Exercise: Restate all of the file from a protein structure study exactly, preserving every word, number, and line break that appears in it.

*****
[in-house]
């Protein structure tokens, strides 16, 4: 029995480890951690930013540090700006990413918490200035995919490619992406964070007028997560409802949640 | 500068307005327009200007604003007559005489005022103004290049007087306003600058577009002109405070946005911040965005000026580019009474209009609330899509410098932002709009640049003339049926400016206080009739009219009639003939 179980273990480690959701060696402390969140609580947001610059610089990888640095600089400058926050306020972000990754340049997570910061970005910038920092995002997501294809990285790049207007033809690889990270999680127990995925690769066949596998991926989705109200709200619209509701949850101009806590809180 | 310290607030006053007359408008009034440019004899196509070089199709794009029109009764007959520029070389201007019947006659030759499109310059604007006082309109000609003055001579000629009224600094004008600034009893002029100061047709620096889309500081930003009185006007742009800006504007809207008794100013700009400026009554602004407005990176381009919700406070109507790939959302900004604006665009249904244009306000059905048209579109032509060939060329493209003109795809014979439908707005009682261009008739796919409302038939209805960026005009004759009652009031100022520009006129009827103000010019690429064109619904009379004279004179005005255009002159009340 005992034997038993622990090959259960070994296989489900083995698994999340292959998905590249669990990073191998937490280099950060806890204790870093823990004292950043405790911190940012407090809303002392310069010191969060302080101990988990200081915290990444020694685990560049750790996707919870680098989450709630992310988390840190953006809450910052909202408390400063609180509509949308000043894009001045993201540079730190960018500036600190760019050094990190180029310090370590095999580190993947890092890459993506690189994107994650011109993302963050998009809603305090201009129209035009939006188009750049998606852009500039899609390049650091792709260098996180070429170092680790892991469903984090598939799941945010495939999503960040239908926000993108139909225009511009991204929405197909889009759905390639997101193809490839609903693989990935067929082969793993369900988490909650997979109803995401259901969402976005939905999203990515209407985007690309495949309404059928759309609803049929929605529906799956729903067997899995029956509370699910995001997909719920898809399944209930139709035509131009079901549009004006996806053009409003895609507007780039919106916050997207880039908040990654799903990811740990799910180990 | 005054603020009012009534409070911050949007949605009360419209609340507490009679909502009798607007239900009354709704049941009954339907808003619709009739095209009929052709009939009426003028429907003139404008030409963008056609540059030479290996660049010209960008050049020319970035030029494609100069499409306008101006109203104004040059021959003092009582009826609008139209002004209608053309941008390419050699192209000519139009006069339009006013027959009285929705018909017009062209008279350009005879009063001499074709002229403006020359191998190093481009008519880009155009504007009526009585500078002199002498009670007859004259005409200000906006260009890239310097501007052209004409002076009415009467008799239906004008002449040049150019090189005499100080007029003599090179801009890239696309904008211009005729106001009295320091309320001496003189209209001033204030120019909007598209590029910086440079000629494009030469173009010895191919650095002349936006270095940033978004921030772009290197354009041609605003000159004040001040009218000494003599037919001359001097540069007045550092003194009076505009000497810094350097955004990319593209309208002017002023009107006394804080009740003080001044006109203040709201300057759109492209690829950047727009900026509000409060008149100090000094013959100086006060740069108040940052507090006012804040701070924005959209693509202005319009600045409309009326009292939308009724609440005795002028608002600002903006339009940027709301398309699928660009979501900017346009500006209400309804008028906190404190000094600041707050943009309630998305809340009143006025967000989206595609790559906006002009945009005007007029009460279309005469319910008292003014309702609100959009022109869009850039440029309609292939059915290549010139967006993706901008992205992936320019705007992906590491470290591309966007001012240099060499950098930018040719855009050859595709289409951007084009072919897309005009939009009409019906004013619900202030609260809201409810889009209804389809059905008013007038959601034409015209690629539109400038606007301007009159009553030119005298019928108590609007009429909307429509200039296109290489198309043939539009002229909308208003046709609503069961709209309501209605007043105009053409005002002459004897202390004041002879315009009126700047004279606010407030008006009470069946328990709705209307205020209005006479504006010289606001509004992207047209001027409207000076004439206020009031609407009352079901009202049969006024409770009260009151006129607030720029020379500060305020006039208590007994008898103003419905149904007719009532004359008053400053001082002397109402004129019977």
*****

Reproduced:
[in-house]
């Protein structure tokens, strides 16, 4: 029995480890951690930013540090700006990413918490200035995919490619992406964070007028997560409802949640 | 500068307005327009200007604003007559005489005022103004290049007087306003600058577009002109405070946005911040965005000026580019009474209009609330899509410098932002709009640049003339049926400016206080009739009219009639003939 179980273990480690959701060696402390969140609580947001610059610089990888640095600089400058926050306020972000990754340049997570910061970005910038920092995002997501294809990285790049207007033809690889990270999680127990995925690769066949596998991926989705109200709200619209509701949850101009806590809180 | 310290607030006053007359408008009034440019004899196509070089199709794009029109009764007959520029070389201007019947006659030759499109310059604007006082309109000609003055001579000629009224600094004008600034009893002029100061047709620096889309500081930003009185006007742009800006504007809207008794100013700009400026009554602004407005990176381009919700406070109507790939959302900004604006665009249904244009306000059905048209579109032509060939060329493209003109795809014979439908707005009682261009008739796919409302038939209805960026005009004759009652009031100022520009006129009827103000010019690429064109619904009379004279004179005005255009002159009340 005992034997038993622990090959259960070994296989489900083995698994999340292959998905590249669990990073191998937490280099950060806890204790870093823990004292950043405790911190940012407090809303002392310069010191969060302080101990988990200081915290990444020694685990560049750790996707919870680098989450709630992310988390840190953006809450910052909202408390400063609180509509949308000043894009001045993201540079730190960018500036600190760019050094990190180029310090370590095999580190993947890092890459993506690189994107994650011109993302963050998009809603305090201009129209035009939006188009750049998606852009500039899609390049650091792709260098996180070429170092680790892991469903984090598939799941945010495939999503960040239908926000993108139909225009511009991204929405197909889009759905390639997101193809490839609903693989990935067929082969793993369900988490909650997979109803995401259901969402976005939905999203990515209407985007690309495949309404059928759309609803049929929605529906799956729903067997899995029956509370699910995001997909719920898809399944209930139709035509131009079901549009004006996806053009409003895609507007780039919106916050997207880039908040990654799903990811740990799910180990 | 005054603020009012009534409070911050949007949605009360419209609340507490009679909502009798607007239900009354709704049941009954339907808003619709009739095209009929052709009939009426003028429907003139404008030409963008056609540059030479290996660049010209960008050049020319970035030029494609100069499409306008101006109203104004040059021959003092009582009826609008139209002004209608053309941008390419050699192209000519139009006069339009006013027959009285929705018909017009062209008279350009005879009063001499074709002229403006020359191998190093481009008519880009155009504007009526009585500078002199002498009670007859004259005409200000906006260009890239310097501007052209004409002076009415009467008799239906004008002449040049150019090189005499100080007029003599090179801009890239696309904008211009005729106001009295320091309320001496003189209209001033204030120019909007598209590029910086440079000629494009030469173009010895191919650095002349936006270095940033978004921030772009290197354009041609605003000159004040001040009218000494003599037919001359001097540069007045550092003194009076505009000497810094350097955004990319593209309208002017002023009107006394804080009740003080001044006109203040709201300057759109492209690829950047727009900026509000409060008149100090000094013959100086006060740069108040940052507090006012804040701070924005959209693509202005319009600045409309009326009292939308009724609440005795002028608002600002903006339009940027709301398309699928660009979501900017346009500006209400309804008028906190404190000094600041707050943009309630998305809340009143006025967000989206595609790559906006002009945009005007007029009460279309005469319910008292003014309702609100959009022109869009850039440029309609292939059915290549010139967006993706901008992205992936320019705007992906590491470290591309966007001012240099060499950098930018040719855009050859595709289409951007084009072919897309005009939009009409019906004013619900202030609260809201409810889009209804389809059905008013007038959601034409015209690629539109400038606007301007009159009553030119005298019928108590609007009429909307429509200039296109290489198309043939539009002229909308208003046709609503069961709209309501209605007043105009053409005002002459004897202390004041002879315009009126700047004279606010407030008006009470069946328990709705209307205020209005006479504006010289606001509004992207047209001027409207000076004439206020009031609407009352079901009202049969006024409770009260009151006129607030720029020379500060305020006039208590007994008898103003419905149904007719009532004359008053400053001082002397109402004129019977």